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More News In Global Health

AP: Once-a-month birth control pill? Experiment works in animals (Neergaard, 12/4).

BBC: Air pollution in Nairobi leaves Kenyan children struggling to breathe (Serwanjja, 12/4).

Devex: In wake of safeguarding scandal, IPPF approves organizational overhaul (Edwards, 12/5).

Devex: Q&A: WASH business: A mixed business model in waste-to-value (Ravelo, 12/5).

Devex: Q&A: New PATH CEO on plans to become ‘the go-to health NGO’ (Cheney, 12/5).

The Guardian: ‘I feel constant pain’: drug resistance adds to misery of Gaza gun victims (McVeigh/Balousha, 12/5).

New York Times: Climate Change Is Accelerating, Bringing World ‘Dangerously Close’ to Irreversible Change (Fountain, 12/4).

New York Times: ‘He Showed Us Life’: Japanese Doctor Who Brought Water to Afghans Is Killed (Ghazi et al., 12/4).

Reuters: Fiji to postpone sports contests as it battles measles outbreak (Ransom, 12/4).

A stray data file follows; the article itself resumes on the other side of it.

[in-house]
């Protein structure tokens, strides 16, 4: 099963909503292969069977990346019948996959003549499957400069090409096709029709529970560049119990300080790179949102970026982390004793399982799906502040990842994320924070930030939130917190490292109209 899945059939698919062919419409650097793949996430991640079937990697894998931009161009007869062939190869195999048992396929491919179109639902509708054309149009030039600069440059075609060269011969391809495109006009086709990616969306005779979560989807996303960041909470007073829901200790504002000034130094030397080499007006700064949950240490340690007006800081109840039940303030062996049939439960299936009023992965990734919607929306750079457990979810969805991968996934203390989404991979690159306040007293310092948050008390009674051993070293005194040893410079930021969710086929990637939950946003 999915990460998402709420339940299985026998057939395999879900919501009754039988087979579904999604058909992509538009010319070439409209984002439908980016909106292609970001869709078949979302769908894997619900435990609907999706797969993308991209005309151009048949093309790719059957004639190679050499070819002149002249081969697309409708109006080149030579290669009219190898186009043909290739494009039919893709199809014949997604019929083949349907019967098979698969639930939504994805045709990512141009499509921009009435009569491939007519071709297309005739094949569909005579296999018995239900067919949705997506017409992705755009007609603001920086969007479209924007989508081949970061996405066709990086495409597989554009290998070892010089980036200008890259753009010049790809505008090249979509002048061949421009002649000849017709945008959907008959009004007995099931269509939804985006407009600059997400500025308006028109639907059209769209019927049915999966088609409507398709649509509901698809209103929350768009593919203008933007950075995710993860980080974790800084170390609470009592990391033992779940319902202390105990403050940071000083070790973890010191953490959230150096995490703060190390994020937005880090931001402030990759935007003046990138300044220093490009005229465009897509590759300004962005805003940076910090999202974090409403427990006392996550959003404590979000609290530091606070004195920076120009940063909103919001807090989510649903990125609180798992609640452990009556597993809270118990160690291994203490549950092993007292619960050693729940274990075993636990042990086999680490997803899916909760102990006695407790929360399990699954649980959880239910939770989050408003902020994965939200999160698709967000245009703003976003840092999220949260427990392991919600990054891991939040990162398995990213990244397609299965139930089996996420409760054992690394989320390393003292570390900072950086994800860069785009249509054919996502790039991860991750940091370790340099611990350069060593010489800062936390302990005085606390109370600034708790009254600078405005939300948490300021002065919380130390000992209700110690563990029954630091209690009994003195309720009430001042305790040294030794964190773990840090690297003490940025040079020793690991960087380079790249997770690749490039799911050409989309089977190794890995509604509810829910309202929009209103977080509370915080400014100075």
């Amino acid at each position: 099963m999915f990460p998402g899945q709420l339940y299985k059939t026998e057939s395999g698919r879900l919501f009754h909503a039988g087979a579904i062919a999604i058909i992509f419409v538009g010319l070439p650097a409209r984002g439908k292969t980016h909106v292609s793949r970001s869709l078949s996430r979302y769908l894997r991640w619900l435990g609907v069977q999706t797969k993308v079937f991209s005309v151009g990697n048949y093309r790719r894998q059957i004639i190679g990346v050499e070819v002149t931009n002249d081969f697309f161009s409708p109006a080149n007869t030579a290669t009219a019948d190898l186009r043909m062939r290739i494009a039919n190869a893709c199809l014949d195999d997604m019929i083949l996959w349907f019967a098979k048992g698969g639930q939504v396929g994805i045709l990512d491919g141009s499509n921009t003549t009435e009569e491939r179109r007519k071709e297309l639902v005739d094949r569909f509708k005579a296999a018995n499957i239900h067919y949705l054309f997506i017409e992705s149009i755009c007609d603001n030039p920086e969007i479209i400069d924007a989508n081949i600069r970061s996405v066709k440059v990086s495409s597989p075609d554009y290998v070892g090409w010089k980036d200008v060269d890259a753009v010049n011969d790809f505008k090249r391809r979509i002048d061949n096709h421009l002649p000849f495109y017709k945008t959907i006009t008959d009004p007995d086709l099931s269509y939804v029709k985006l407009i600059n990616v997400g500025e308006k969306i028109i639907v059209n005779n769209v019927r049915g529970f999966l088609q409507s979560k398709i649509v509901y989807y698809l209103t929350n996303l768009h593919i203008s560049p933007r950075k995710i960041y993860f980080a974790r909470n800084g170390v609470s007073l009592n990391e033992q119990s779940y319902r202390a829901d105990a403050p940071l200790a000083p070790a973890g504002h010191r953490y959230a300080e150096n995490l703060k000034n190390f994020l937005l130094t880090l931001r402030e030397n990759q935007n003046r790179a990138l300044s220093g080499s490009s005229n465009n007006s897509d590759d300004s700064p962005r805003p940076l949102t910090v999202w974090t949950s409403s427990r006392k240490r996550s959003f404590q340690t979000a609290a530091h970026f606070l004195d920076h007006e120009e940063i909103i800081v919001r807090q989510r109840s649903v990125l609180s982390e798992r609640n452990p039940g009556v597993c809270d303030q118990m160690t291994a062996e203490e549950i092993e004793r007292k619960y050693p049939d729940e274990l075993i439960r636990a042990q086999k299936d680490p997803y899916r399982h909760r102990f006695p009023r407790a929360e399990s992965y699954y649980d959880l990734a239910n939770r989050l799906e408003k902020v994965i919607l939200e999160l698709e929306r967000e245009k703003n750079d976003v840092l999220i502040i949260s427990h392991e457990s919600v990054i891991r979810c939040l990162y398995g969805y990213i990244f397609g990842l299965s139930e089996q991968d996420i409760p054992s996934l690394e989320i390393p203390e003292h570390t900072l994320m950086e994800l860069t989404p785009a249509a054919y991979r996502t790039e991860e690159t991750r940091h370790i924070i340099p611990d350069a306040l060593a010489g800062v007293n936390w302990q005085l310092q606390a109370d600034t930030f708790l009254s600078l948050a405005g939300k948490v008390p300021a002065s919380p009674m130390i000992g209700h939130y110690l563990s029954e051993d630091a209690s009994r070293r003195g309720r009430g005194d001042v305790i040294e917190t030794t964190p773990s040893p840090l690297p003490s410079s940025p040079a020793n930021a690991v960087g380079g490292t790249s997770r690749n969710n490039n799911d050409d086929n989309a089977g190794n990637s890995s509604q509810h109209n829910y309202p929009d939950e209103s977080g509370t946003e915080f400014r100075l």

Thomson Reuters Foundation: Deaths prompt Nepal to offer cash to women who shun ‘menstrual huts’ (Sharma, 12/3).

Xinhua: Australia develops tool to predict spread of dengue fever (12/5).

Xinhua: Laos to improve emergency medical response to natural disasters (12/4).

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Editorials and Opinions

Opinion Piece Proposes New Model For Development Financing

Quartz: Here’s how countries might actually reach the U.N. sustainable development goals
Nancy Lee, senior policy fellow at the Center for Global Development

“…We need to stretch the limits of what we can do to mobilize more finance for development. This is why we propose new model, which we’re calling ‘the stretch fund.’ … [W]e need a permanent, purpose-built fund whose investors are willing to accept below-market returns for high development impact, which my colleague Dan Preston and I call for in a new research paper. Think of the stretch fund solution as the missing gear we need to help get the rest of the SDG finance engine spinning. As a pooled investment vehicle, the fund’s capital would come from both public and private investors that prioritize development impact. … Donors — public and private — will most likely resist the notion of funding an entirely new development finance actor. But realistically, what’s the alternative? More funding for existing DFIs or for grantmaking will not bridge the gap — and likely won’t get us to where we need to be in the next 10 years. We don’t just need more development finance, we need to deploy it more catalytically. The stretch fund offers a new approach designed for leverage and impact” (12/4).